Why do we need maps ?
The body is a complicated structure compromising of countless nerve endings and hundreds of bones, muscles, ligaments, tendons and joints. So how do we organise movement of multiple parts, over and over again, in synchrony, all at once? When you think about it, even going for a simple stroll is a mind boggling process of bending knees and ankles, rotating the torso, flexing elbow joints and swinging hips.
So how do we do it? If given the task of coordinating all these processes in synchrony, our brains would no doubt fail like an attempt at juggling 20 balls at once!
But for some reason we do it with ease – we take for granted that somewhere in the background, there’s some automatic function that takes care of movements while we can focus on other things, like planning where we would like to walk to, how we will navigate to get there and what will happen when we arrive.
Well, part of the answer to how it happens “automatically” is via the MAPSn in our brain. We have many maps in our brain that are organised with respect to our body parts. This enables our automatic parts of the brain to have continuous, real time feedback on how our trunk and limbs are positioned where we are moving to and how fast or slow it’s all happening.
Where are these map?
Simply put, there’s a lot of maps in many different places! There’s maps for our eyes and ears to help recognise which direction light and sound comes from, and there’s maps of our body, illustrating just where everything is in relation to everything else. And there is of course maps in our cerebellum, the coordination centre of the brain, where the automated process of synchronising muscles and joints together to form a movement requires a map of where things are. Without these maps, our poor brains would have to pay ATTENTION to each and every movement of every muscle and every joint. A process that would be so complex and stressful that we’d be lucky to make it out of bed and to the shower every day, let alone with the ability to plan what we’re having for lunch.
What happens when our maps become blurry?
The problem is when our maps become blurry! Like when our crisp full HD picture becomes something more akin to a budget cam corder picture quality. When this happens, our movement which relies on these crisp map pictures, isn’t so good. We start becoming less synergistic, we move to and from slightly inaccurate coordinates. We don’t PRECISELY know where we are in relation to other things, and where things are in relation to us.
Generally we become clumsy… and more clumsiness really means more chance of injury as we move inefficiently and inaccurately through our world.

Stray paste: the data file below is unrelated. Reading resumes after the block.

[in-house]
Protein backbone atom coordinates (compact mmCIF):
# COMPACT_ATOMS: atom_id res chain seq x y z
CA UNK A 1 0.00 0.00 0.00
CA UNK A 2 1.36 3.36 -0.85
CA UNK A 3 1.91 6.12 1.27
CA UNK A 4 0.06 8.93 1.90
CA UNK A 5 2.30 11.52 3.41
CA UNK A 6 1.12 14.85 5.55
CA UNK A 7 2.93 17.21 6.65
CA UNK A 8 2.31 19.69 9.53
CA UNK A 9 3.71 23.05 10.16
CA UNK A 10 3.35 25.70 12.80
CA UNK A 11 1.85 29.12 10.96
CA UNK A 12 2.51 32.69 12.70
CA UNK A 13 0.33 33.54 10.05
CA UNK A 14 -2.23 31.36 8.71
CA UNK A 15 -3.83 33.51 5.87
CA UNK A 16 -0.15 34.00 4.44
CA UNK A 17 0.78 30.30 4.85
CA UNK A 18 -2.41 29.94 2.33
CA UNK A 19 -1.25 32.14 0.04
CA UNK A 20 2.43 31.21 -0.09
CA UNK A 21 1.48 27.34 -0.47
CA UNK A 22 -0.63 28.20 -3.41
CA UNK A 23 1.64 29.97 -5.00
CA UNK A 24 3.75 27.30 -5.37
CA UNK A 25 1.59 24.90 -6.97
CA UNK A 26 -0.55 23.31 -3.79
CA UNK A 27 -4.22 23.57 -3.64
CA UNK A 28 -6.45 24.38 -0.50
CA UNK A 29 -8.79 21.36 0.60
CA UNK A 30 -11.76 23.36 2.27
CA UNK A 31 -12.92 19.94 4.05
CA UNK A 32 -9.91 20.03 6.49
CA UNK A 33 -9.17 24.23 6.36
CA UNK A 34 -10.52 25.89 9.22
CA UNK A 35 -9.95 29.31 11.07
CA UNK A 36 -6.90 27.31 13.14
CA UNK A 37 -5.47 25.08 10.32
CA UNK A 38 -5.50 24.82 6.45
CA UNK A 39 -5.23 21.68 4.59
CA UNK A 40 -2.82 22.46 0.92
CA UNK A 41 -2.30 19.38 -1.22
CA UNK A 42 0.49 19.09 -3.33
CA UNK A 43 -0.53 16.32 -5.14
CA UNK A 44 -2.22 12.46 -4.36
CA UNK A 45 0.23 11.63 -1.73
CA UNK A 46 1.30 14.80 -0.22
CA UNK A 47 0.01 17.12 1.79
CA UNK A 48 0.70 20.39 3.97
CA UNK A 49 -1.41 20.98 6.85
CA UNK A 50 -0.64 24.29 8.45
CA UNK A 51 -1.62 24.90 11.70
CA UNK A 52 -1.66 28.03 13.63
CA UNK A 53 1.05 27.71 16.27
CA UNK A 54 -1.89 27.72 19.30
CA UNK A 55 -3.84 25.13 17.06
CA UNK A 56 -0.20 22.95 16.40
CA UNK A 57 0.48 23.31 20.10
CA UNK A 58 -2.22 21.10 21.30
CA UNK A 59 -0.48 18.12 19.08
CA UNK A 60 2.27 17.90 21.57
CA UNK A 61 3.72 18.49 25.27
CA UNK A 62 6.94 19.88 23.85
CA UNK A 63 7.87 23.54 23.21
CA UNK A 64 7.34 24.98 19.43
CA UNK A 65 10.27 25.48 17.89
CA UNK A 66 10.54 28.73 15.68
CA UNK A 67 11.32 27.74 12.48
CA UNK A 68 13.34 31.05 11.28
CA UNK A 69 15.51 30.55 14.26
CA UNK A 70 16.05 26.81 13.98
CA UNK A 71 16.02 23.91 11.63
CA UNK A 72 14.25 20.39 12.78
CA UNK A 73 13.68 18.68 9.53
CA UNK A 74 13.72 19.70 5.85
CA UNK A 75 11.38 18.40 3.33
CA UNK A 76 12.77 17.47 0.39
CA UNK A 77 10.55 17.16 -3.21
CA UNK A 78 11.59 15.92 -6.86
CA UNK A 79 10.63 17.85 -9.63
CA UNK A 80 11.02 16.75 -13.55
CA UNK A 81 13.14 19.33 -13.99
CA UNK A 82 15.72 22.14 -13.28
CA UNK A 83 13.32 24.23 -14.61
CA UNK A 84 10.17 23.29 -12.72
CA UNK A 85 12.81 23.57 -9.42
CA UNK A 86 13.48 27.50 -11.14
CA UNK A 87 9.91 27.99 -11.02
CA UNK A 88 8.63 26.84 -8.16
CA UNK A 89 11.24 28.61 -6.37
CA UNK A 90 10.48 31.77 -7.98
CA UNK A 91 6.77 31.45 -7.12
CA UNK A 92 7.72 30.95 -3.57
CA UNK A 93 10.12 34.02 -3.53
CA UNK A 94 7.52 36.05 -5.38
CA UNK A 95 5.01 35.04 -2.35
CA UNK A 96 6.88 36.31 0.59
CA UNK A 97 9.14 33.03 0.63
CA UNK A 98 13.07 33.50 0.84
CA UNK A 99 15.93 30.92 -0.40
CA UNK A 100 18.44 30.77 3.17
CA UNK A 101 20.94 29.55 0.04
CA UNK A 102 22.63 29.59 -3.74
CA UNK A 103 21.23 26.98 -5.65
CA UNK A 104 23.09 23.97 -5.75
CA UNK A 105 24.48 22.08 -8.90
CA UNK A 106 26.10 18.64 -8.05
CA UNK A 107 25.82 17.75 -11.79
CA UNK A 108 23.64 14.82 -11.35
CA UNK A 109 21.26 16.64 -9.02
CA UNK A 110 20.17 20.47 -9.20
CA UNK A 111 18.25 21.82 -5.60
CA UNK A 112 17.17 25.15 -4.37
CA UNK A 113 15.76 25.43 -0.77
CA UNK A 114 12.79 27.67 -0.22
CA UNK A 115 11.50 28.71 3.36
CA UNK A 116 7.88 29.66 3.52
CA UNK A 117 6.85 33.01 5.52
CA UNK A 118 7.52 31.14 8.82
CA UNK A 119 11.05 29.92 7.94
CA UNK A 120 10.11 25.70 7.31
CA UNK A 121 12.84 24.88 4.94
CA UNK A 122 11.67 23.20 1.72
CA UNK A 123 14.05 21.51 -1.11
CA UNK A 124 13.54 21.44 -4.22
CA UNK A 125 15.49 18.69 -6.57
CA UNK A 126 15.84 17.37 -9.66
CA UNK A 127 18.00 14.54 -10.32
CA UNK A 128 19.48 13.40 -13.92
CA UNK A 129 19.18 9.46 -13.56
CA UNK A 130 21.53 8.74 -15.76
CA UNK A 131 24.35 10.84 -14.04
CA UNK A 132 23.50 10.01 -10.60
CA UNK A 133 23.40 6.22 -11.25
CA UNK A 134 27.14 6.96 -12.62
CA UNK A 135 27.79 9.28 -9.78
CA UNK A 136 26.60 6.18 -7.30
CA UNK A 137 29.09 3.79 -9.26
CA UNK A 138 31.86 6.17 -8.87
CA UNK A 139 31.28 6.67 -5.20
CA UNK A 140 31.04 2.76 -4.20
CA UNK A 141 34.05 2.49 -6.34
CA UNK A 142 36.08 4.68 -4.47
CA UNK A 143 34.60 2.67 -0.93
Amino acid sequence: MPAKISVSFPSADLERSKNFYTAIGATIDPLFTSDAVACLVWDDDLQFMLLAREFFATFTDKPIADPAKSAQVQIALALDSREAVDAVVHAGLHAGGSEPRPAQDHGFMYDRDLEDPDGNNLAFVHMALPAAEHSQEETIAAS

So, what could make a map blurry?
Well, anything that affects the normal input of information coming from the receptor level to the brain OR anything that affects the function of the map on the brain itself (eg concussion, stroke, traumatic brain injury).
Lets look at some things that might blur our maps:
- Scar tissues
- Lack of stimulus from lack of movement
- Tattoos (a form of scar)
- Peripheral neuropathy
- Obstructions to nerves e.g spinal level nerve impingements
And how do we keep our maps clear?
The most important way to keep our maps clear is by creating a stimulus to promote connections from receptors to brain. This could be done by touch, by stretch, by activation of muscles or even by thought! Above all, the easiest way to stay in touch with your body parts is, maybe unsurprisingly, via MOVEMENT.
When we lose movement (for example with immobilisation in a plaster, or simply with disuse) we lose the input to the brain and the brain then re-organises the map to make use of the dis-used part of the body. The brain will literally take over the disused part of the brain and use it for another “intact” body part. In this case, the unfortunate body part becomes hard to “feel”. And what we can’t feel well, we can’t move well.
So, in summary, move it or lose it happens not only at the level of the muscle but also at the level of the brain. To keep a clear picture of your map, ensure that you have a wide VARIETY of movements, which includes activation of ALL the muscles, and MOVEMENTS of as many joints as you can, in all the available directions it will go. The body areas that you move the most you feel the most, whereas the places you neglect to move end up becoming very hard to control. A lack of control and lack of movement accuracy and precision is a sure risk for injury and sub-optimal performance. Maybe that’s why they say “Movement is the language of the brain!”.
With the brain in mind,
Neuro Rehab and Performance